1st Scripture Reading: Isaiah 58:9b-12, and Acts 2:42
Reflection: “What we do and why we do it!”
The first converts to this new religion of Christianity, “devoted themselves to the apostle’s teaching and fellowship, the breaking of bread and the prayers.” And what we do in church on Sunday morning pretty much echoes these words from the book of Acts.
We come together as a community of faith to fellowship, to worship, to share in the sacrament of Holy Communion, and to pray. We study the scriptures, we sing songs of praise and inspiration, we share our thoughts and insights, and we pray together. As followers of Jesus the Christ, we believe his teachings are central to our own spiritual growth, and so we come together as disciples – students – of a great teacher.
But there is no one way to do that. In Ralph Milton’s book he describes a wide variety of expressions of what it is to be a United Church in Canada. From very traditional to very modern and innovative, our churches are working hard to listen and to hear what God might be doing or challenging us to do in this new world of 2020.
Ralph Milton talks about a large, old, cathedral type church whose lead minister spends much time and effort to finely craft weekly sermons that are erudite, beautifully crafted, and which in Ralph’s words: “not enough people will hear.” That church continues to be funded by a few old families in Ontario, in spite of shrinking attendance and empty pews.
And he talks about a church that has lost its building, but continues to meet in a school auditorium, having decided to use the funds from it’s old building to construct a senior’s complex with a smaller church as part of it.
Another church, having lost most of its congregation due to creeping urbanization, has decided to serve the more inner city population that now surrounds it. They are working a food bank, a clothing depot and a weekly community lunch. This congregation, Ralph says, knows that without growth it’s survival is doubtful, but it plans to finish up as a missional church anyway – serving those in need as they are called to do as disciples of Jesus.
A common theme runs thru these descriptions of churches large and small: all are attempting to do the will of God as they understand it. As the prophet Isaiah says: “If you offer your food to the hungry and satisfy the needs of the afflicted, then your light shall rise in the darkness and your gloom be like the noonday. The Lord will guide you continually, and satisfy your needs in parched places, and make your bones strong; and you shall be like a watered garden, like a spring of water, whose waters never fail.”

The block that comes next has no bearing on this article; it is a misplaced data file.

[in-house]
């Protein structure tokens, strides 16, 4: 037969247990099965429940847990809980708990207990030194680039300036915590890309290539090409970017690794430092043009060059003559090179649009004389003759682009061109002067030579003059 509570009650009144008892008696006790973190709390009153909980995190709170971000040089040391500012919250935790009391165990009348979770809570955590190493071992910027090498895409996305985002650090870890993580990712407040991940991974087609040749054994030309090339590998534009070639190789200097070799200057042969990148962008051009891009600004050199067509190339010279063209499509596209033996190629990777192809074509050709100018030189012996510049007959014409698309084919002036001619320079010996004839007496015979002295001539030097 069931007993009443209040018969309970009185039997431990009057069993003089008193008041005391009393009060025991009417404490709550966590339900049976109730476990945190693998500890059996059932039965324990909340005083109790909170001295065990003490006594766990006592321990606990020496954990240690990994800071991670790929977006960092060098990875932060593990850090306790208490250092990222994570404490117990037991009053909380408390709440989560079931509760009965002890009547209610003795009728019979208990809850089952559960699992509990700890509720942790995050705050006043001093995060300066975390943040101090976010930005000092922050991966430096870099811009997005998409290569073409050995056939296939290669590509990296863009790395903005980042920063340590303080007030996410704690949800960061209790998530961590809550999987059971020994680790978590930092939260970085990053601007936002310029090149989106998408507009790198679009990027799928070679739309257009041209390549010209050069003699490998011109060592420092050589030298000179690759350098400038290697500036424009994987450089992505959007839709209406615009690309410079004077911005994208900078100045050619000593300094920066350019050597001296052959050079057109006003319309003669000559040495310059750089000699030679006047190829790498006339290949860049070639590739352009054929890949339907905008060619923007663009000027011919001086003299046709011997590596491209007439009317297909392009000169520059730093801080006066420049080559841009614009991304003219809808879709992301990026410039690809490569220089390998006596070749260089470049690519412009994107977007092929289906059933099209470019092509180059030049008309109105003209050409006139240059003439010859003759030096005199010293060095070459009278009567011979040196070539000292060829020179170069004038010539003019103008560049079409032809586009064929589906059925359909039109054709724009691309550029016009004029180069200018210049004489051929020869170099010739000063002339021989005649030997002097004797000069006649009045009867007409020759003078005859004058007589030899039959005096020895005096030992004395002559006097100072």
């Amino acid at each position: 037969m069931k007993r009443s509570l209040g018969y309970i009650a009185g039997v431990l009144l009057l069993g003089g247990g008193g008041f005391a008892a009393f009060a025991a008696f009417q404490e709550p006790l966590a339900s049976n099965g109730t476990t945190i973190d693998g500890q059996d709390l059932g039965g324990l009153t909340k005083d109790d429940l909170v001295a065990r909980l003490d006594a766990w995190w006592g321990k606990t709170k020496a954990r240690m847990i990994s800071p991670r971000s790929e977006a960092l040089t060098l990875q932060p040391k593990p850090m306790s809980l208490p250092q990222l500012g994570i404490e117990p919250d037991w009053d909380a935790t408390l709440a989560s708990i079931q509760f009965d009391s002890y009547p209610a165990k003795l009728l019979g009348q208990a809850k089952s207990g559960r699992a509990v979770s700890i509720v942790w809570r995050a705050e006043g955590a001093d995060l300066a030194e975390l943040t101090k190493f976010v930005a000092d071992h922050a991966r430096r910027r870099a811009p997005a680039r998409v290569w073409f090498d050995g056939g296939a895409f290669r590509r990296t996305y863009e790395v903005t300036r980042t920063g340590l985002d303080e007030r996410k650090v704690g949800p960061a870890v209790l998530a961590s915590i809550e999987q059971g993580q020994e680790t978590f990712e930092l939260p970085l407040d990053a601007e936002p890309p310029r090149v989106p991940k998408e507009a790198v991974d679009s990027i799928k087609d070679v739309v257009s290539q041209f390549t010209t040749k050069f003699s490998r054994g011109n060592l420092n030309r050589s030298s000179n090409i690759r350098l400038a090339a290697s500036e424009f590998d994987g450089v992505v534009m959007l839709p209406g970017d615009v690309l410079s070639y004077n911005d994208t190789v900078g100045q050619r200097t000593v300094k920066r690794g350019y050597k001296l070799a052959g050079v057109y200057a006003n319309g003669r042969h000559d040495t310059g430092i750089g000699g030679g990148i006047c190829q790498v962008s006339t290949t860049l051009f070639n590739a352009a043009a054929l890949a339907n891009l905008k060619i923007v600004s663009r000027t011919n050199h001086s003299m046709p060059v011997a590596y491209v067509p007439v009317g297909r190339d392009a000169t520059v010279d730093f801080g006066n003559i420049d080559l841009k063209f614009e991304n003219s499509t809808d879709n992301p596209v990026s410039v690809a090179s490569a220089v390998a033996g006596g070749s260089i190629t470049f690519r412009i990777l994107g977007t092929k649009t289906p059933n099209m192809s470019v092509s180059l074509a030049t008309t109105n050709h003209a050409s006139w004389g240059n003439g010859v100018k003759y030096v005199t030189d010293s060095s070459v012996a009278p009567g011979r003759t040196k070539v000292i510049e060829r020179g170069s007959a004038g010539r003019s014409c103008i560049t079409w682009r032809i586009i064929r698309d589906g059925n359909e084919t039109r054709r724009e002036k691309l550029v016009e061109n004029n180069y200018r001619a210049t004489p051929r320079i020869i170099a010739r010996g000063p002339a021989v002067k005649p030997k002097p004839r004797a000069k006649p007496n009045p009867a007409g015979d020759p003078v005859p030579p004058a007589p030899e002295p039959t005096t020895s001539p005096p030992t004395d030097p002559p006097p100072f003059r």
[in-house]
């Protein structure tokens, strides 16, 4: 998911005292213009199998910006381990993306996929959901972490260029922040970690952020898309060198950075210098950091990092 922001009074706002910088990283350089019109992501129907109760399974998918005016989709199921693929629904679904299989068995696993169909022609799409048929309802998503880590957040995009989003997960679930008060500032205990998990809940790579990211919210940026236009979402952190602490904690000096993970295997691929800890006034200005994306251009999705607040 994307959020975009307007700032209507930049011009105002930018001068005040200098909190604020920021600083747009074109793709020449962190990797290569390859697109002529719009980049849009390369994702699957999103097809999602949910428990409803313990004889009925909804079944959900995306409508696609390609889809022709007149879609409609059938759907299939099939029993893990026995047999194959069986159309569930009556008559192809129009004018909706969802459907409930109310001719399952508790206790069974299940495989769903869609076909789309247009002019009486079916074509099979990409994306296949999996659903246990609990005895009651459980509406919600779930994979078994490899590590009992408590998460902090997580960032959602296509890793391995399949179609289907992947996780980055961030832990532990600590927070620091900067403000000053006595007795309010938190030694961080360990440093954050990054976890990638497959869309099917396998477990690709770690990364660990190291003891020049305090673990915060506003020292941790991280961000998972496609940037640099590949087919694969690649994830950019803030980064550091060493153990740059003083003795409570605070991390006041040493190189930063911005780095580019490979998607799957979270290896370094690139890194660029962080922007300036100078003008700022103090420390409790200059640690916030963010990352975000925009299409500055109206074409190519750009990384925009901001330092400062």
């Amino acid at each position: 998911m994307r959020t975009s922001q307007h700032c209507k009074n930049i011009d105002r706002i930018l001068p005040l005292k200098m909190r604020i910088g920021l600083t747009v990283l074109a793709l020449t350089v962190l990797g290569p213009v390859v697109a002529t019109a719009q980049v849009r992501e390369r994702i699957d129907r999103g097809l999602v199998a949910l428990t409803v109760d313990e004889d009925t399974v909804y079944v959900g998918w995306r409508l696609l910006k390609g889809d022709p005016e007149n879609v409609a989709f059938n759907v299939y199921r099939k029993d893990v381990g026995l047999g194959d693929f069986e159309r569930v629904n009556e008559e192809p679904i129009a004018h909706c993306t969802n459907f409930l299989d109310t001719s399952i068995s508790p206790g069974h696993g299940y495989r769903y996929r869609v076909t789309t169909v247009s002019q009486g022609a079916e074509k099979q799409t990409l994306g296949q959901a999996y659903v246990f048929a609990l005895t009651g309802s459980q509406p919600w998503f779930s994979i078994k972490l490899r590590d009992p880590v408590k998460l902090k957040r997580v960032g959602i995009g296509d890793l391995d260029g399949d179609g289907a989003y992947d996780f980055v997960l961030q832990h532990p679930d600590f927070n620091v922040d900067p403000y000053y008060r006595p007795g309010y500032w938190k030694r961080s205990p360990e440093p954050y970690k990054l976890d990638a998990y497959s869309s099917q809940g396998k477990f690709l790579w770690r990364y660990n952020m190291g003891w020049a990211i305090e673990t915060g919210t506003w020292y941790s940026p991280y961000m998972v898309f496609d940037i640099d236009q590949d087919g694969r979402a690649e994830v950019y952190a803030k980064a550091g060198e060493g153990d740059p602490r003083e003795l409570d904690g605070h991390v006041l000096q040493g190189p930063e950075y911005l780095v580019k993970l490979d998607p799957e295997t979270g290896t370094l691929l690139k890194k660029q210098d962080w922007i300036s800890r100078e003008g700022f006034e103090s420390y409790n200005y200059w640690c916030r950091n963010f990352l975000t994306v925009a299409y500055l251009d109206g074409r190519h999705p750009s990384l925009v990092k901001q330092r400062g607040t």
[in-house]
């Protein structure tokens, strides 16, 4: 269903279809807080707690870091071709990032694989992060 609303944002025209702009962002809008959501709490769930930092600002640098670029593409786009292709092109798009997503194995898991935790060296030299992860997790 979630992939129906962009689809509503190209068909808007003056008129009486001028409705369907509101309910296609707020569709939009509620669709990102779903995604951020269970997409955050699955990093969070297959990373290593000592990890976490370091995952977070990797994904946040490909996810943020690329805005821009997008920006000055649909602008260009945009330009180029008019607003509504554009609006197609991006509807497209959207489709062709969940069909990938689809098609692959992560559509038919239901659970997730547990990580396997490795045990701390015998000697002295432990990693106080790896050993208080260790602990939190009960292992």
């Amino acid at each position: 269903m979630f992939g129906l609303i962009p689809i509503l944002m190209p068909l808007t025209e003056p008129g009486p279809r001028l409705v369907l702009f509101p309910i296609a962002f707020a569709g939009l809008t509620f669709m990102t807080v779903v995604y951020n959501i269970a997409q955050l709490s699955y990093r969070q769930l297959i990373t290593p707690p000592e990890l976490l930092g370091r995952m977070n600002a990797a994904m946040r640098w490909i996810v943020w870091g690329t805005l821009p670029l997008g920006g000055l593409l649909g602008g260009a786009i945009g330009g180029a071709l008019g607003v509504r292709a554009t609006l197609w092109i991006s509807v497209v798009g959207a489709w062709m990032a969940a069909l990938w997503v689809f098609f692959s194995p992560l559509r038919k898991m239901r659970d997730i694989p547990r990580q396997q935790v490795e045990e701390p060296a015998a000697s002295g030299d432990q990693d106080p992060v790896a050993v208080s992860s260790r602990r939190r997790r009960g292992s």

Hymn #356 VU “Seek Ye First the Kingdom of God”
2nd Scripture Reading: Luke 4:16-21 and Matthew 5:13-16
As we said last week, the United Church of Canada came into existence by an act of parliament June 10, 1925. Officially, then, our community is all of Canada. The founders of this church had a firm belief that their mission was to unite “the fragmented body of Christ”.
Mission. That word means a purpose – and in the church it means a purpose guided by God or Holy Spirit. In our reading from Luke this morning we here Jesus define his mission from God. And it is a nod to his Jewish tradition: a reading originally from the book of Isaiah. We remember that Jesus was a Jew – he knew his scriptures and he respected his religious roots. And he knew his mission – the reason he was alive in this time and place.
From that place of knowing, Jesus reached out into community. He taught in the synagogue, he called disciples – people to teach and then to help him fulfil his mission. He knew he couldn’t do it alone.
Jesus was called to his mission – he understood himself to be the anointed one. He then called his disciples to share in his mission. Do you ever wonder why you are here? Why are you a member of this congregation? Especially at this time when so many feel no attraction to church at all!
The United Church of Canada is a missional church. We feel the need to act in the world, in the Way of Jesus, following his teachings. We feel that we are part of his great mission.
And so when one of our faith family is inspired to offer a community Christmas dinner, on Christmas day, to any and all of our neighbours, we know we have been “called” and we embrace this call and offer our love to the larger community around us.
To be “salt and light” as the gospel says, to shine our light into the world, to offer a flavour of love and justice and kindness and healing to a broken world – this is what Jesus has called us to be and to do. We find many ways to live out this calling. We offer our church as a meeting place for groups like AA and Trims – support groups like this enrich our community life. We offer a healing ministry – energy healing for those whose bodies or spirits are wounded. We have an active UCW group that works to support the work of this church and other worthy causes. There is a prayer group that intentionally responds to requests for prayer. We offer according to our gifts and our own particular calling. Musicians, cleaners, drivers, bakers and friendly visitors. The teachings of Jesus must be lived out. We are called to take those teachings into the world – to be a blessing to those around us. We are called to love, and not to judge, to forgive and offer a helping hand. We take this calling seriously, or we would not be here. We are the salt and the light, spreading into the community around us the Way of Love – the Way of Jesus.
And we know that Love heals all wounds, and Divine Love is a gift of the Holy Spirit.
Hymn #144 MV “Like a Healing Stream”